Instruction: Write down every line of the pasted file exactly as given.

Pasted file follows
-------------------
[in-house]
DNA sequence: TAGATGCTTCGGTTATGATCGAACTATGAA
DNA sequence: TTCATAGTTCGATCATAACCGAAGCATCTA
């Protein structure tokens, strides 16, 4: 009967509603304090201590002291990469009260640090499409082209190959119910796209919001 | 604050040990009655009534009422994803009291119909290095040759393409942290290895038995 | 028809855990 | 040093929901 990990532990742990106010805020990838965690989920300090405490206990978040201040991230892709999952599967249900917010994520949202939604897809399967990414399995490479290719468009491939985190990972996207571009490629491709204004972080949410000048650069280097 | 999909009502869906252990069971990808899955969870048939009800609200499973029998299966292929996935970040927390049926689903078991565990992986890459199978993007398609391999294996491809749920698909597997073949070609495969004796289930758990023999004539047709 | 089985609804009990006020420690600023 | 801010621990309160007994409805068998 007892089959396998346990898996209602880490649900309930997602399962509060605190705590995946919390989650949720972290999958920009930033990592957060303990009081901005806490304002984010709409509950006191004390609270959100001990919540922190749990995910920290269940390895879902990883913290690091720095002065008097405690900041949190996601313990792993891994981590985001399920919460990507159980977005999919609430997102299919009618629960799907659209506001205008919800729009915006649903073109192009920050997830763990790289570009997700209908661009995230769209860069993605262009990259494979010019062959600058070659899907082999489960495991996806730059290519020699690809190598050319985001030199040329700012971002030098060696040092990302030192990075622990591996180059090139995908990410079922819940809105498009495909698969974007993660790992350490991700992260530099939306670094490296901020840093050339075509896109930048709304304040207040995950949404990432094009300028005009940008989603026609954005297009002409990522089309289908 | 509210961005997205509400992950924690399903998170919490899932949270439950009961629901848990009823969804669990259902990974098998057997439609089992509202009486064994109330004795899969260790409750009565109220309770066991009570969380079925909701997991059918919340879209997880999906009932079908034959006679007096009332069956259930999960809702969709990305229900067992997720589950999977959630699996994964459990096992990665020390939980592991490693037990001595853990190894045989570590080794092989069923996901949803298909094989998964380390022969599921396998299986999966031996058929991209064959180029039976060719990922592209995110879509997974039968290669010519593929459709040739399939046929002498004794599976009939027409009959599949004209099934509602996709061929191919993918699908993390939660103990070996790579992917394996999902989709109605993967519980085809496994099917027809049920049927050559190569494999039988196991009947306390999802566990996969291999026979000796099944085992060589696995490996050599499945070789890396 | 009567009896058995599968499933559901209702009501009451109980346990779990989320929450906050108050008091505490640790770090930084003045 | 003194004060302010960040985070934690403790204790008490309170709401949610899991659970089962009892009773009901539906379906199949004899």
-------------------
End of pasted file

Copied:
[in-house]
DNA sequence: TAGATGCTTCGGTTATGATCGAACTATGAA
DNA sequence: TTCATAGTTCGATCATAACCGAAGCATCTA
């Protein structure tokens, strides 16, 4: 009967509603304090201590002291990469009260640090499409082209190959119910796209919001 | 604050040990009655009534009422994803009291119909290095040759393409942290290895038995 | 028809855990 | 040093929901 990990532990742990106010805020990838965690989920300090405490206990978040201040991230892709999952599967249900917010994520949202939604897809399967990414399995490479290719468009491939985190990972996207571009490629491709204004972080949410000048650069280097 | 999909009502869906252990069971990808899955969870048939009800609200499973029998299966292929996935970040927390049926689903078991565990992986890459199978993007398609391999294996491809749920698909597997073949070609495969004796289930758990023999004539047709 | 089985609804009990006020420690600023 | 801010621990309160007994409805068998 007892089959396998346990898996209602880490649900309930997602399962509060605190705590995946919390989650949720972290999958920009930033990592957060303990009081901005806490304002984010709409509950006191004390609270959100001990919540922190749990995910920290269940390895879902990883913290690091720095002065008097405690900041949190996601313990792993891994981590985001399920919460990507159980977005999919609430997102299919009618629960799907659209506001205008919800729009915006649903073109192009920050997830763990790289570009997700209908661009995230769209860069993605262009990259494979010019062959600058070659899907082999489960495991996806730059290519020699690809190598050319985001030199040329700012971002030098060696040092990302030192990075622990591996180059090139995908990410079922819940809105498009495909698969974007993660790992350490991700992260530099939306670094490296901020840093050339075509896109930048709304304040207040995950949404990432094009300028005009940008989603026609954005297009002409990522089309289908 | 509210961005997205509400992950924690399903998170919490899932949270439950009961629901848990009823969804669990259902990974098998057997439609089992509202009486064994109330004795899969260790409750009565109220309770066991009570969380079925909701997991059918919340879209997880999906009932079908034959006679007096009332069956259930999960809702969709990305229900067992997720589950999977959630699996994964459990096992990665020390939980592991490693037990001595853990190894045989570590080794092989069923996901949803298909094989998964380390022969599921396998299986999966031996058929991209064959180029039976060719990922592209995110879509997974039968290669010519593929459709040739399939046929002498004794599976009939027409009959599949004209099934509602996709061929191919993918699908993390939660103990070996790579992917394996999902989709109605993967519980085809496994099917027809049920049927050559190569494999039988196991009947306390999802566990996969291999026979000796099944085992060589696995490996050599499945070789890396 | 009567009896058995599968499933559901209702009501009451109980346990779990989320929450906050108050008091505490640790770090930084003045 | 003194004060302010960040985070934690403790204790008490309170709401949610899991659970089962009892009773009901539906379906199949004899």